The Future of Equity Returns
September 10, 2002
Equities have historically been a successful form of investment, earning 6 percent more interest over cash investments and 5 percent more interest than bonds. However, this may not be the case in the future. However, some analysts argue demographic trends portend a weakening of equity returns.
Equity investments have been extremely profitable over the course of the 20th century:
- The long-run annual real return on equities in the United States and the United Kingdom was 6 or 7 percent.
- At this rate, the invested money would double in 10 years.
- If an investor constantly re-invested dividends over the course of a century, the value of the equity portfolio would climb 1,000 times.
Equity returns come from two main sources: the dividend yield itself and the growth of dividends. Dividend growth depends on growth in profits, or "world output." Over the course of the twentieth century, world output skyrocketed, rising 3 percent a year instead of 1 percent annually as in previous centuries. This is what accounted for the high returns of equities.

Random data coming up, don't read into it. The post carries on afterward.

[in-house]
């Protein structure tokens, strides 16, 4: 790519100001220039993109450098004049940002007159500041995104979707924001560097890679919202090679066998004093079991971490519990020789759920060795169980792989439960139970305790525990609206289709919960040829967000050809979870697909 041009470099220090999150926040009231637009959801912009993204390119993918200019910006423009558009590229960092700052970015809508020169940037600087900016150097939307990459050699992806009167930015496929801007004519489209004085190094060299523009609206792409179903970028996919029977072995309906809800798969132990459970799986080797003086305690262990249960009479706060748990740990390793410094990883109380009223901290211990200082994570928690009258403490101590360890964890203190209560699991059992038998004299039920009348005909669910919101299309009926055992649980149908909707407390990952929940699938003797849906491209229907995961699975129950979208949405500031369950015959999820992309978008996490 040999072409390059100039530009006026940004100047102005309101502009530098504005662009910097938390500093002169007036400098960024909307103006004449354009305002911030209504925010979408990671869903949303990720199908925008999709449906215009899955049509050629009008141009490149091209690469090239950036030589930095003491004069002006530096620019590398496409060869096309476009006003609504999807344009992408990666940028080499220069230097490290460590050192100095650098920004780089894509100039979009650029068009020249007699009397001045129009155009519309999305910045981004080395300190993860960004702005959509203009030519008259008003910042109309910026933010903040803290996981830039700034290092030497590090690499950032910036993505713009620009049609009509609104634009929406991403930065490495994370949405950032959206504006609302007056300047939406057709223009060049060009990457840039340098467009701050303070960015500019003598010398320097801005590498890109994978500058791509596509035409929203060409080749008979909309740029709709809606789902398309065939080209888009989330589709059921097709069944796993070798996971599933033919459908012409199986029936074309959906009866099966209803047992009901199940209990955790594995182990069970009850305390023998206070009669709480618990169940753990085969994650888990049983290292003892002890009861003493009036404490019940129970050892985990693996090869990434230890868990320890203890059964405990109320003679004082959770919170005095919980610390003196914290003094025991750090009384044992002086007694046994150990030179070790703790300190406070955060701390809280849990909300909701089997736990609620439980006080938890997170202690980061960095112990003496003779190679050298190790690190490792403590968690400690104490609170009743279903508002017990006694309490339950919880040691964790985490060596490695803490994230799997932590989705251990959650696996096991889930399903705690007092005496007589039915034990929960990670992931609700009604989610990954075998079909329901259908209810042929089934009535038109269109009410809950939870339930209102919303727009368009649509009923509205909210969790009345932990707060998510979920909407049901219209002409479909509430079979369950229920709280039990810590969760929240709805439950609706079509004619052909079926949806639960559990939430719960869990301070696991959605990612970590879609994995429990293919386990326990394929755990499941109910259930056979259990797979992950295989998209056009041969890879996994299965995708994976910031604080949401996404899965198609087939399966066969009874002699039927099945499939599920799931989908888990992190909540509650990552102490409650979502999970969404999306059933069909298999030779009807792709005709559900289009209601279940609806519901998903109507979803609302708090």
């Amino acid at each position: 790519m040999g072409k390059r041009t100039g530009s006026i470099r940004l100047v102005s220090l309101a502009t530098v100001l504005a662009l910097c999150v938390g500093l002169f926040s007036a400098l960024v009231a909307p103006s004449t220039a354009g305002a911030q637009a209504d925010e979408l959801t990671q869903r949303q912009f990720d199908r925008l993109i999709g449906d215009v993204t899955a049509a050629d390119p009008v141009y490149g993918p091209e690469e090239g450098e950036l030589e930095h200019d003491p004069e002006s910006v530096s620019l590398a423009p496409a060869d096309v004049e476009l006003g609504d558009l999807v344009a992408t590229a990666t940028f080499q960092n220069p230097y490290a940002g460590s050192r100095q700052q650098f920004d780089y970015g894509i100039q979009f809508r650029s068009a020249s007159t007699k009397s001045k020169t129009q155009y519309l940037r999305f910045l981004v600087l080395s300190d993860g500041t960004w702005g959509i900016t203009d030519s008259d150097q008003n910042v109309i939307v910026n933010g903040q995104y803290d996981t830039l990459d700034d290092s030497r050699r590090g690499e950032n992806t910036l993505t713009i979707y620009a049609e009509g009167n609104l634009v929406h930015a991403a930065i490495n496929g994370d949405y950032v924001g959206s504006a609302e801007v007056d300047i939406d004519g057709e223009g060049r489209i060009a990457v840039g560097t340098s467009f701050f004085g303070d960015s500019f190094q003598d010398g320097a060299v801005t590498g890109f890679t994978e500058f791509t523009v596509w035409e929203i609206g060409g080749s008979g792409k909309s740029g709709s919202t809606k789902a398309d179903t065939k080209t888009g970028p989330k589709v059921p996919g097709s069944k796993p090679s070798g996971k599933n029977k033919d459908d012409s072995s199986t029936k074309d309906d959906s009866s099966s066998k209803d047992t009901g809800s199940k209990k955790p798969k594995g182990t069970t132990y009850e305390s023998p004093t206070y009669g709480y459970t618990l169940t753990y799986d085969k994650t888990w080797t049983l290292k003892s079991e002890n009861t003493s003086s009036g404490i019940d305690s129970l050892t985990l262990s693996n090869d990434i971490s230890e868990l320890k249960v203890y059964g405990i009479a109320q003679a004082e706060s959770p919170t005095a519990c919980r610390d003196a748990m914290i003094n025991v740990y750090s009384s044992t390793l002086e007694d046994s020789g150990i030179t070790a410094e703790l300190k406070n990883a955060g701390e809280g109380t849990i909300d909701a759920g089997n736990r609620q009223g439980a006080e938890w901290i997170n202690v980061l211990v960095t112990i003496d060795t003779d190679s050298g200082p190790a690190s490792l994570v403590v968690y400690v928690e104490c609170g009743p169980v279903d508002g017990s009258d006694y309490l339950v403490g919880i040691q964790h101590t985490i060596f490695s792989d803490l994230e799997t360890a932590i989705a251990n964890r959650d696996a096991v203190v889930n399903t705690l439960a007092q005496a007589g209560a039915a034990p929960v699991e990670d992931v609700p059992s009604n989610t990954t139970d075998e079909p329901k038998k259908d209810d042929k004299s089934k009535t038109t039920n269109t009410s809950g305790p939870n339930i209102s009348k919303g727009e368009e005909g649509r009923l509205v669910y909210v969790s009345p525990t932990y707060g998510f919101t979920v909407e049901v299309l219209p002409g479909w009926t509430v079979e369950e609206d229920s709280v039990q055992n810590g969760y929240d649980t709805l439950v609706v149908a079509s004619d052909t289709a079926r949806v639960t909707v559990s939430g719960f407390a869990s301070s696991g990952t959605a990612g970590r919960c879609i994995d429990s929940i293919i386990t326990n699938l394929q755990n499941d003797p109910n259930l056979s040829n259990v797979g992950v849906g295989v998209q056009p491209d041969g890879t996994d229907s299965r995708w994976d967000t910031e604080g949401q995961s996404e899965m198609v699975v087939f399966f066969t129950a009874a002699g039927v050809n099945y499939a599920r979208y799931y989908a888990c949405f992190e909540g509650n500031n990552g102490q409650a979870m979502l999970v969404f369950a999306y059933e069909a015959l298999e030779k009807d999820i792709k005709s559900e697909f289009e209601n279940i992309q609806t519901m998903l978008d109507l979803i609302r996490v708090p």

However, demographics may end this trend:
- In the twentieth century, population growth was rapid.
- Despite the millions killed in two world wars, the population of the advanced industrial nations was higher in 1945 than in 1914.
- By contrast, in the 21st century, industrial nations will confront population decline.
- The populations of Japan and Europe are set to fall by a quarter in each generation if current fertility rates continue.
As the working age population shrinks, world output will stagnate, thus weakening equities' profitability. There is, however, one hopeful possibility. If immigrants were to replace those aging workers, then world output need not stagnate.
Source: Tim Congdon, "The Century of Equity Investment," Journal of the Institute of Economic Affairs, Volume 22, No. 2, June 2002.
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